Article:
These three terms are often a source of confusion, especially in connection with cybercrime and where that comes from.

If you think that search engines like Google (there are more!) know about everything on the internet, you'd be wrong. Some stats from Worldwidewebsize.com show at the start of November 2017, search engines have indexed at around 4.57 billion pages.

The section of the internet that is being indexed by search engines is known as the “Surface Web” or “Visible Web”. Now, 4.5 billion pages is a lot, but you'd be surprised to know that in reality it's only 10 percent of the whole web. It's the "surf" of the ocean of the whole internet. The reason search engines can see the surface web is through their web crawlers that read the website data, index it, and follow the links. So, what is the 90% that lies under the surface?

How is the Dark Web different from the Deep Web?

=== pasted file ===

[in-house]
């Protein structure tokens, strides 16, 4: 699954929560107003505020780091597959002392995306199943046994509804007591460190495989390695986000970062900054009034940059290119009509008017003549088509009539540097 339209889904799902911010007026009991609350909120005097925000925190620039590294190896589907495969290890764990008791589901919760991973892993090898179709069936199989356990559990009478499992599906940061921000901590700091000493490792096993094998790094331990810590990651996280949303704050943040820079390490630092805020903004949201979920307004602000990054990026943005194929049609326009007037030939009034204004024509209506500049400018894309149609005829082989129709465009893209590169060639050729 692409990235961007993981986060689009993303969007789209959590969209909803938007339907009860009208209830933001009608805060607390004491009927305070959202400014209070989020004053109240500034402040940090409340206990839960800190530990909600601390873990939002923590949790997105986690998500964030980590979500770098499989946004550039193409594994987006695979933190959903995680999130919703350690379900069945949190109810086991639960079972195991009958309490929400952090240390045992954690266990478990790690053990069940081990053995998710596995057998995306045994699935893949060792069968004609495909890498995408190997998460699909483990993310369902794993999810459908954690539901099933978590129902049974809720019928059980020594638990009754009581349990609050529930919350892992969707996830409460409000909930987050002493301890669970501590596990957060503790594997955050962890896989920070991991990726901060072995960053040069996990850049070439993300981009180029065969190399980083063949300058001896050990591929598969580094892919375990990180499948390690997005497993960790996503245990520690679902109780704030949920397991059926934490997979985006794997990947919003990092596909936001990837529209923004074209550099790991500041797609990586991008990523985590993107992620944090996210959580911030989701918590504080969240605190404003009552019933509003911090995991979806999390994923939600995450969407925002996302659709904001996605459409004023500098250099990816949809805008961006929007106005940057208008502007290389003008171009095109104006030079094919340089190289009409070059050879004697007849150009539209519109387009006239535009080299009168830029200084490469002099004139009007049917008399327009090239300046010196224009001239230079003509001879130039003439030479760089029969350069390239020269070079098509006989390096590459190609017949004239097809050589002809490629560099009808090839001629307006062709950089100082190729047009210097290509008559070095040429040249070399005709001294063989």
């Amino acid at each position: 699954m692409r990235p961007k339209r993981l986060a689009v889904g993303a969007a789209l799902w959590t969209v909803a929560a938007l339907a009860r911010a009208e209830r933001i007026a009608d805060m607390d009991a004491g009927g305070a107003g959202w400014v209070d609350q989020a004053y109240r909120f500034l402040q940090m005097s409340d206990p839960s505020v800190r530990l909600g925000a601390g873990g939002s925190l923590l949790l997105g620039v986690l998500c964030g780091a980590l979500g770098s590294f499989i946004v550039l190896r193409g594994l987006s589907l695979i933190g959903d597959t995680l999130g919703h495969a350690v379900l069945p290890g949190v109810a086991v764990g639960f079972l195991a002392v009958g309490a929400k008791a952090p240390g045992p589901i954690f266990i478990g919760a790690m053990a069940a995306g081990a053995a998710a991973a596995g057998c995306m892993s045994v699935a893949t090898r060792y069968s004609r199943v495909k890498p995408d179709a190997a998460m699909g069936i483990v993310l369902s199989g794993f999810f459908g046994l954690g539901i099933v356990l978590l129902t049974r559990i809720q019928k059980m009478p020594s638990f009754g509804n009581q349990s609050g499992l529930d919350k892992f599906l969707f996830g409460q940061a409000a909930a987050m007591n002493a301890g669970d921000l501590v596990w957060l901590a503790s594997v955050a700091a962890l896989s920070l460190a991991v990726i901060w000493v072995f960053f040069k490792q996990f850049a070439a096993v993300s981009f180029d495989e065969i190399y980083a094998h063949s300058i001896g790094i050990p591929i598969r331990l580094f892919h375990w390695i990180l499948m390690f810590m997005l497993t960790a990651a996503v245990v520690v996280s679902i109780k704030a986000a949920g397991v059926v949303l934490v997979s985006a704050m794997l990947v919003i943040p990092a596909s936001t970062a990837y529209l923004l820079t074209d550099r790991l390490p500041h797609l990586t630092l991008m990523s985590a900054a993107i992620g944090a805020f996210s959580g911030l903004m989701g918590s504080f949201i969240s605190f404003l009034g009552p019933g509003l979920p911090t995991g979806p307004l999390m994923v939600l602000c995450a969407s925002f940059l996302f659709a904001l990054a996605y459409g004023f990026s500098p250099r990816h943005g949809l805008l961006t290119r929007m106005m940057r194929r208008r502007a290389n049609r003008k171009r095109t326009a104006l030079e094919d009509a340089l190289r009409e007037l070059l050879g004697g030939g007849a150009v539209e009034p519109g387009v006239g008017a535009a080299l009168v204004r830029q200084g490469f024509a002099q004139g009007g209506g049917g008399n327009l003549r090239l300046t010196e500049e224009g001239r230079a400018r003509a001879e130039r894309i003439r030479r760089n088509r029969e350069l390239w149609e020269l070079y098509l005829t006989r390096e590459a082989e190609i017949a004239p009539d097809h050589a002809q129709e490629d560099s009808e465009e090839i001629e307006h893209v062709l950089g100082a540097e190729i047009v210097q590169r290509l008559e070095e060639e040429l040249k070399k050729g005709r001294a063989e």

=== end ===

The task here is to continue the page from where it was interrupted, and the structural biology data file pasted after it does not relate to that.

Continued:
At the moment, the Dark Web is defined as a layer of information and pages that you can only get access to through so-called "overlay networks", which run on top of the normal internet and obscure access. You need special software to access the Dark Web because a lot of it is encrypted, and most of the dark web pages are hosted anonymously.

There are several tools used for reaching these parts of the internet. The TOR (The Onion Router) maintains the most popular tool for Dark Web access. Their primary product is the Tor browser. If you think you are completely anonymous though, think again. Law enforcement routinely shuts down and prosecutes sites and people doing illegal things on the Dark Web.

Are your passwords for sale on the Dark Web?

Digital credentials such as usernames and passwords connect you and your employees to critical business applications, as well as online services. Unfortunately, criminals know this and that's why digital credentials are among the most valuable assets found on the Dark Web. Learn more: https://www.pinkhattech.com/dark-web-filtering/

Source: KnowBe4 Blog